The Scania ethanol powered city bus was pressed into the city bus service at Nagpur two years ago, and has been successfully operating since then. It uses 95 per cent ethanol, and is supported by a local infrastructure including the production of an additive termed as the ‘ignitor’. An order for the supply of 55 more such buses is claimed to be underway by Scania sources. The sources also claim that the ethanol bus at Nagpur is capable of meeting BS V emission norms from day one of its operation. Scania’s experience in ethanol buses dates back to 1980 when it first introduced an ethanol powered bus in Europe.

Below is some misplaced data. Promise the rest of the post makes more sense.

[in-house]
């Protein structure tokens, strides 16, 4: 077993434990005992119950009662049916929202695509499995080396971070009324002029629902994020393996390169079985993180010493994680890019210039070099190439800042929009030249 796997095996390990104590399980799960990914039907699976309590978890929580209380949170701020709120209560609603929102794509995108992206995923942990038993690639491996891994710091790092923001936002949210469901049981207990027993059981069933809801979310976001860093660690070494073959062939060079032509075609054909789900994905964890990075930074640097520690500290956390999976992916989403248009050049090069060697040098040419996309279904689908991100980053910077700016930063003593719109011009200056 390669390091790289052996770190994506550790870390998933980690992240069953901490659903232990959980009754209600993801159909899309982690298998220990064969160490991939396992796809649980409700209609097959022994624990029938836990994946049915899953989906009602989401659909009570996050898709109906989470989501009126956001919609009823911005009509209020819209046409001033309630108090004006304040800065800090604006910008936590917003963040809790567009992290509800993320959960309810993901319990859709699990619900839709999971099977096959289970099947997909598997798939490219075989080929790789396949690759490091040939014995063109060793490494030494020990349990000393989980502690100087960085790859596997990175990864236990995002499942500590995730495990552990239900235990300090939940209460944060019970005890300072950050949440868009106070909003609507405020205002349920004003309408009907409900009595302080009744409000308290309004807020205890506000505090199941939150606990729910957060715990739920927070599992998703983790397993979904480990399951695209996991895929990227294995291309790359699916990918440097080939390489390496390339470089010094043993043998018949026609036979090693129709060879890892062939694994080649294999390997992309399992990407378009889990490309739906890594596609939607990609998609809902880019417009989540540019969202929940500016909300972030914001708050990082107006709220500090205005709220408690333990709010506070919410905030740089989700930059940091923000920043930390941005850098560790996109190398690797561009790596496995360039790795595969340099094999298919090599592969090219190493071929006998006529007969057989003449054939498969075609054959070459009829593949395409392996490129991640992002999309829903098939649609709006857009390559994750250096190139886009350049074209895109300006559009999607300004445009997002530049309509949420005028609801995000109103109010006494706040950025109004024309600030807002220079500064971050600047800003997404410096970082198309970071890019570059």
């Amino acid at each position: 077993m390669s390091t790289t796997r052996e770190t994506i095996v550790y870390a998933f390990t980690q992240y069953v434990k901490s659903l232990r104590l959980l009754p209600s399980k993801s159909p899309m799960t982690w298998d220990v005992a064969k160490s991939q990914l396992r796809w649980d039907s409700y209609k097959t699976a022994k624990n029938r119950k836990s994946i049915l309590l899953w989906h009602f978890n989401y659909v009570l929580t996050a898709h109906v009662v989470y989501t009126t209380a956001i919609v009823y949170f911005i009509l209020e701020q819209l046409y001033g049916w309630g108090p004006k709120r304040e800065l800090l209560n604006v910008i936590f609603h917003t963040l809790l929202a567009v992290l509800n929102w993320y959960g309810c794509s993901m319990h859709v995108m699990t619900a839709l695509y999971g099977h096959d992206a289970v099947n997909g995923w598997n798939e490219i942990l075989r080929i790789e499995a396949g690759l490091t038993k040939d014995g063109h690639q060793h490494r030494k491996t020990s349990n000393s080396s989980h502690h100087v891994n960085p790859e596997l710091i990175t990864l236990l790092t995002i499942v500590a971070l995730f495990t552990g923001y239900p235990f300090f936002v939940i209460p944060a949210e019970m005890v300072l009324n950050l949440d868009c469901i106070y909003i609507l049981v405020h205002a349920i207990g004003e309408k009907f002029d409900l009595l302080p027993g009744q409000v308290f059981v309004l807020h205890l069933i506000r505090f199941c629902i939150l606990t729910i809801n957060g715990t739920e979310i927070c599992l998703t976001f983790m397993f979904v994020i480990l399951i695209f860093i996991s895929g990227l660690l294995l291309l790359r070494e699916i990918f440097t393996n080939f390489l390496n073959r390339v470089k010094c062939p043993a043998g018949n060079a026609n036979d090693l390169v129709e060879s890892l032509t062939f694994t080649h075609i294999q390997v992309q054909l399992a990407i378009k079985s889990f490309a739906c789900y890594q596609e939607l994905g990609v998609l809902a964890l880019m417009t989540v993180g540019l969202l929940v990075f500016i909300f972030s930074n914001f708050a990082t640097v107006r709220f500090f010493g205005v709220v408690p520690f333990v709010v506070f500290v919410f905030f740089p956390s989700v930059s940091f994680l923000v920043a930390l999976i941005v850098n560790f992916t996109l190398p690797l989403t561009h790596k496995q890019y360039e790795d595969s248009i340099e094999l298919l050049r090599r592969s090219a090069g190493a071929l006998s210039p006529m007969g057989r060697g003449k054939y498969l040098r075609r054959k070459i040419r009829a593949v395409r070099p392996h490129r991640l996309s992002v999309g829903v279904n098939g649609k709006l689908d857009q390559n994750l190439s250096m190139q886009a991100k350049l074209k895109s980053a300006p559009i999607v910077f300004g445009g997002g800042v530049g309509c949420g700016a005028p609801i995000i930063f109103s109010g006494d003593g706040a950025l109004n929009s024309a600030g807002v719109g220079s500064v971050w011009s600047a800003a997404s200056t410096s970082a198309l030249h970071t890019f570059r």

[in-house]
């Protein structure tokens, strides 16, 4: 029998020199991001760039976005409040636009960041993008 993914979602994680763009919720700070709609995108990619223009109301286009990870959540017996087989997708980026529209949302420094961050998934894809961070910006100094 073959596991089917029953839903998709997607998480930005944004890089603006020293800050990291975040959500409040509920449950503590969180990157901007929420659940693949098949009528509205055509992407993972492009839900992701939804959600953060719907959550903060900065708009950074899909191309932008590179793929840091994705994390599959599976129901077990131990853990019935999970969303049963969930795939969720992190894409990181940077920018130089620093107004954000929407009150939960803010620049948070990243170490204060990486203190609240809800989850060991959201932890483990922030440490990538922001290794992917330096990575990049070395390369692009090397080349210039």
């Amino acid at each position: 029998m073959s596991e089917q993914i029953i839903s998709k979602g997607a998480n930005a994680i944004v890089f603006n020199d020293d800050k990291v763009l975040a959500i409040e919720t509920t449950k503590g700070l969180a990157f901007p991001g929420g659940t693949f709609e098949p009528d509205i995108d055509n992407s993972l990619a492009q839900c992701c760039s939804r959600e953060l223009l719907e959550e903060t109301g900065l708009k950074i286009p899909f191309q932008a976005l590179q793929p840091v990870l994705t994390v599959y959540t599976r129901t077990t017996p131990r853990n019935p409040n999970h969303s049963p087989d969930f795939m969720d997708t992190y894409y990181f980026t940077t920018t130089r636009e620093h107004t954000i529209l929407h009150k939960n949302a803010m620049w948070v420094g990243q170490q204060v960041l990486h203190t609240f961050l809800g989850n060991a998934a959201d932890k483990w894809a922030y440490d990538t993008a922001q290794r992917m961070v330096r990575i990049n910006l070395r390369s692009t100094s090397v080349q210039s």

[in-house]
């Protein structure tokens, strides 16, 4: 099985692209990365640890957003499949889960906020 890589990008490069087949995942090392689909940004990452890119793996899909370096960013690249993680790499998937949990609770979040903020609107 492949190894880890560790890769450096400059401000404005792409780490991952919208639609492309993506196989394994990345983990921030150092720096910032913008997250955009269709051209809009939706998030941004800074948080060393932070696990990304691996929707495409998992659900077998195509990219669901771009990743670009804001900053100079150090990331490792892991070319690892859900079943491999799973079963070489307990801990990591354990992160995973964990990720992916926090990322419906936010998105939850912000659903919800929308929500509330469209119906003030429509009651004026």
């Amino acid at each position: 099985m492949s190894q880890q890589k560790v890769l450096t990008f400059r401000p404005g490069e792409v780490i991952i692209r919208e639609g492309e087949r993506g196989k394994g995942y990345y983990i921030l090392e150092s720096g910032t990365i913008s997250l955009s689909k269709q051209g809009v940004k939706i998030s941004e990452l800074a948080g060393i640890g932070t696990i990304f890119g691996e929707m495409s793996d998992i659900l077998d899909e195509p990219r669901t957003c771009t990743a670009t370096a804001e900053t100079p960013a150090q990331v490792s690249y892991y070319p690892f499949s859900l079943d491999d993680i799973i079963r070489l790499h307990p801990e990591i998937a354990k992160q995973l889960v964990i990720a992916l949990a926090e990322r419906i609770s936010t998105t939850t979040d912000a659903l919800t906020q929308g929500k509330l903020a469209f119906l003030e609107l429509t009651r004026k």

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Reflecting on Volvo’s long standing experience in hybrid and electrically propelled commercial vehicles, the Volvo 8400 hybrid city bus at Navi Mumbai was introduced early this year. The State of Maharashtra is known to have entered into a purchase agreement for five such locally assembled buses, giving the CV industry a definitive lead in environmental technology. The 8400 low-floor hybrid bus employs a 5.0-litre, 4-cylinder (Euro 4 compliant) diesel engine that is coupled with a powerful electric motor. They cumulatively produce 160hp, and by consuming far less fuel than an equivalent diesel engine powered bus would. The bus also emits less since it uses electric power for most supplementary functions including air conditioning, automatic bus doors, and takes off in electric mode. The diesel engine couples itself only after the bus has gained a speed of 15 kmph, making it an environmentally friendly offering considering its start-stop nature of operation.